20. I’m with Lord T. If it ain’t clearly “public” then it should always be treated as “private”. There are only two states in which it can be, unless we are thinking of property that looks as if it has never been pre-empted by anyone.

    Once you start making a priori exceptions and judgements about what is reasonable and creating regulations to circumscribe the property owner’s options (that is the victim, the land owner, not the aggressor, the guerilla-parker 🙂 then you leave a gaping hole in the non-aggression principle where it is okay to argue that initiating aggression is okay.

    That said, whilst strictly that would mean that yes, mining the entrance to prevent access ought to be permissable, we have to look elsewhere for a theory of what “ought” to be seen as reasonable.

    But on purely a-moral libertarian grounds the property rights of the land owner upon whose land someone trespassed are sacrosanct.

  21. The law is quite clear on this matter in our written constitution. The Declaration of Rights of 1688/9 specifies:

    “All promises of fines and forfeitures of particular persons before conviction are illegal and void.”

    These few words underpin the presumption of innocence in our country.

    The landowner’s remedy lies in taking the trespasser to court. Fines, clamping and towing are not legal options.

    Our Big Brother government is creating a new statute to make illegal that which is already illegal merely to avoid drawing attention to the illegality of all government fixed penalty fines, points and ASBOs and their abrogation of the presumption of innocence. A shiny new statute is also nice.


  22. Those of you are taking the line that the landowner’s property rights trump those of the vehicle owner are assuming here that trespass against the landowner has taken place. I gave an example where Mrs L was on essential legitimate business on behalf of the landowner, so was not trespassing. She merely mistakenly parked in the “wrong” place being unfamiliar with the location. In other cases, the parking was legitimate but the vehicle owner stayed beyond that allowed – not always through their own fault. Clamping in both of these situations is clearly wrong – irrespective of what the bill of rights might say about the matter, pure common sense and decency tells us it is wrong.

  23. @Longrider: Mrs L will still get clamped by the hospital as that will qualify as State owned land.

    This is a profoundly illiberal proposal, which appears to be showing many so called ‘libertarians’ up in their true colours. It seems many people wish to avail themselves of the benefit of assets that do not belong to them, and without having to pay for them. In my book that’s called Socialism.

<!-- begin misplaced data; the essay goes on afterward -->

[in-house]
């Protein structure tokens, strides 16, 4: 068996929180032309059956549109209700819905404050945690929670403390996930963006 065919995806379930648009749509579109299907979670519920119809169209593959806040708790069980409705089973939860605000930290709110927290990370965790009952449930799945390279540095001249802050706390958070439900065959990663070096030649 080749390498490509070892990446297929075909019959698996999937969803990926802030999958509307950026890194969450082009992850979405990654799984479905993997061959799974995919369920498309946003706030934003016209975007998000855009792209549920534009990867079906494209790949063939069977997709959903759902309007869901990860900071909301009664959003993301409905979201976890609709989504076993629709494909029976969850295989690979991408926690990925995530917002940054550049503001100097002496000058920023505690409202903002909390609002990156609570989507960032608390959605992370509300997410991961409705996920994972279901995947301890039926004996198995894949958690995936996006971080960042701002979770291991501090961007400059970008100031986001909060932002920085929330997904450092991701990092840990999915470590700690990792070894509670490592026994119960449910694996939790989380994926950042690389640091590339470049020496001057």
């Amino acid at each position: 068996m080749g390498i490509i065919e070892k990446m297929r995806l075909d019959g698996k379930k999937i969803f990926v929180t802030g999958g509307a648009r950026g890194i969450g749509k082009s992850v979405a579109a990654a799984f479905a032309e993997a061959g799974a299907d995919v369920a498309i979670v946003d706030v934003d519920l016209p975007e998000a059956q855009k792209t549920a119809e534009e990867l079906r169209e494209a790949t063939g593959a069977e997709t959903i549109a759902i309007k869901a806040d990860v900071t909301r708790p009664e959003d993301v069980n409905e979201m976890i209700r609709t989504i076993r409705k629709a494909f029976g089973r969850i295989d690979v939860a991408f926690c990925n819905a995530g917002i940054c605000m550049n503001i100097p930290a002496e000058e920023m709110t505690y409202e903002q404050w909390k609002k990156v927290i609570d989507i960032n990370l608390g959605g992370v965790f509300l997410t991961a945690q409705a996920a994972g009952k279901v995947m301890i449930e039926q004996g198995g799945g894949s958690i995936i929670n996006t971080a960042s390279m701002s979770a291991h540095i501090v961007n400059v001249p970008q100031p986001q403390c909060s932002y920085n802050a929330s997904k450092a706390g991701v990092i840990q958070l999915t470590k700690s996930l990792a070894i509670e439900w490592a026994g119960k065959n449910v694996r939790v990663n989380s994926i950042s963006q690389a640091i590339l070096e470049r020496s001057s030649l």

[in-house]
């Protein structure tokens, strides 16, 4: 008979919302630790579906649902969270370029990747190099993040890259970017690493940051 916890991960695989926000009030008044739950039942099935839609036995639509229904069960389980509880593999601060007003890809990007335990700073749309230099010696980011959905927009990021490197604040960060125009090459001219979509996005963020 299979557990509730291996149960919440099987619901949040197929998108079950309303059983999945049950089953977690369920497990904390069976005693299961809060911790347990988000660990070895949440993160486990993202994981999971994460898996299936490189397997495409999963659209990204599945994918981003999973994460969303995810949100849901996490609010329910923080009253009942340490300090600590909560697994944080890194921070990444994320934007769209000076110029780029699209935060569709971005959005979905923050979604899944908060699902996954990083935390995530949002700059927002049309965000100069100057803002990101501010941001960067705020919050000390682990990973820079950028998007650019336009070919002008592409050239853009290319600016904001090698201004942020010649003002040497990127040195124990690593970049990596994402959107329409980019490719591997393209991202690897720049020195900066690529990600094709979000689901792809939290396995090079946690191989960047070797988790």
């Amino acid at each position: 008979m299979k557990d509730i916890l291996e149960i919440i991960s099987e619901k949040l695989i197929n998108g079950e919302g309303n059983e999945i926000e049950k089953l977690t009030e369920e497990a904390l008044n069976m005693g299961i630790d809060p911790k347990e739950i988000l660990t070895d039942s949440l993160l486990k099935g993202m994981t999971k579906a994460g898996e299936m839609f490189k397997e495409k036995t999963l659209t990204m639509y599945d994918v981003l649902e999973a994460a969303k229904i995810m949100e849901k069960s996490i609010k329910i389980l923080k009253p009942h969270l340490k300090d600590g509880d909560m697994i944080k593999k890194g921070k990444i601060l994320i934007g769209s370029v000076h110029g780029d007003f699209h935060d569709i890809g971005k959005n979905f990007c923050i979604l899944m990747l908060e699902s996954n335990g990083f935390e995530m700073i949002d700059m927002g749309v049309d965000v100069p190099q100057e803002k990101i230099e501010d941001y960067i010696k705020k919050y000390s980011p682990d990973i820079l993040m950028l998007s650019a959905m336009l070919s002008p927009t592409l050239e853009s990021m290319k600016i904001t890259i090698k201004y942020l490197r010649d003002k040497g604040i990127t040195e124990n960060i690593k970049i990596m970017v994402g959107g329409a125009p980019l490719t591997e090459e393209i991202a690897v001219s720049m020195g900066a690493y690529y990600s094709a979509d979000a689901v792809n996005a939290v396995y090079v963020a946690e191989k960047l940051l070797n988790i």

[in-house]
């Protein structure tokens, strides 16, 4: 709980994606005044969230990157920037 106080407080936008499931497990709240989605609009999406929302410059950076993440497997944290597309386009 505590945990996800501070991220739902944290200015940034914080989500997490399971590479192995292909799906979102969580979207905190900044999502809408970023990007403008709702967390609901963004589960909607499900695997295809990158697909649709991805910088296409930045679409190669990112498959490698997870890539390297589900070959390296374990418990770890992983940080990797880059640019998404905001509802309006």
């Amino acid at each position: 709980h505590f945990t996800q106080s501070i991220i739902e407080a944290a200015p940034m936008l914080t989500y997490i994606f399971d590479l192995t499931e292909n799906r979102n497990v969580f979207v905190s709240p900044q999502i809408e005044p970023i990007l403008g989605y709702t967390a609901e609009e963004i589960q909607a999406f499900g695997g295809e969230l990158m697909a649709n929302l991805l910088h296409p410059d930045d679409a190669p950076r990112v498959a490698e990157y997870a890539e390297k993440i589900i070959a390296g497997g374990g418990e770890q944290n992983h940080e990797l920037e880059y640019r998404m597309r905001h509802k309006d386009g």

If clamping is immoral then it should be banned completely. Not just for private landowners, whilst allowing the State to continue to use exactly the same methods to extort parking fines from drivers.

    I suggest anyone who disagrees with this proposal should finds out where their local MP lives and park in his/her driveway. They might get the message then about protecting the rights of property owners.

  24. @Jock : “loads more people will end up in court, and probably end up paying more than the clamp release fee, due to the increased costs of defending themselves in court.”

    This can – of course – be avoided by not parking like a dick in the first place, and then not ignoring the first notice.

    So all in all, only people who are utter dicks are going to end up in that situation, and I can’t find in me to feel to badly about that.

    After all, by parking on private land, they have committed a trespass against property, and taking them to court seems a better option than committing a further and compounding trespass against theirs.

  25. I was going to add, but got interrupted…

    Not everyone who gets clamped is parking illegally or deliberately trespassing. Landowners do not always make it clear – or, as I said, drivers have entered into an arrangement but inadvertently breach the conditions. The landowner should quite rightly have recompense or a route to free up their land in such situation. Clamping however, is merely another trespass. Two wrongs don’t make a right.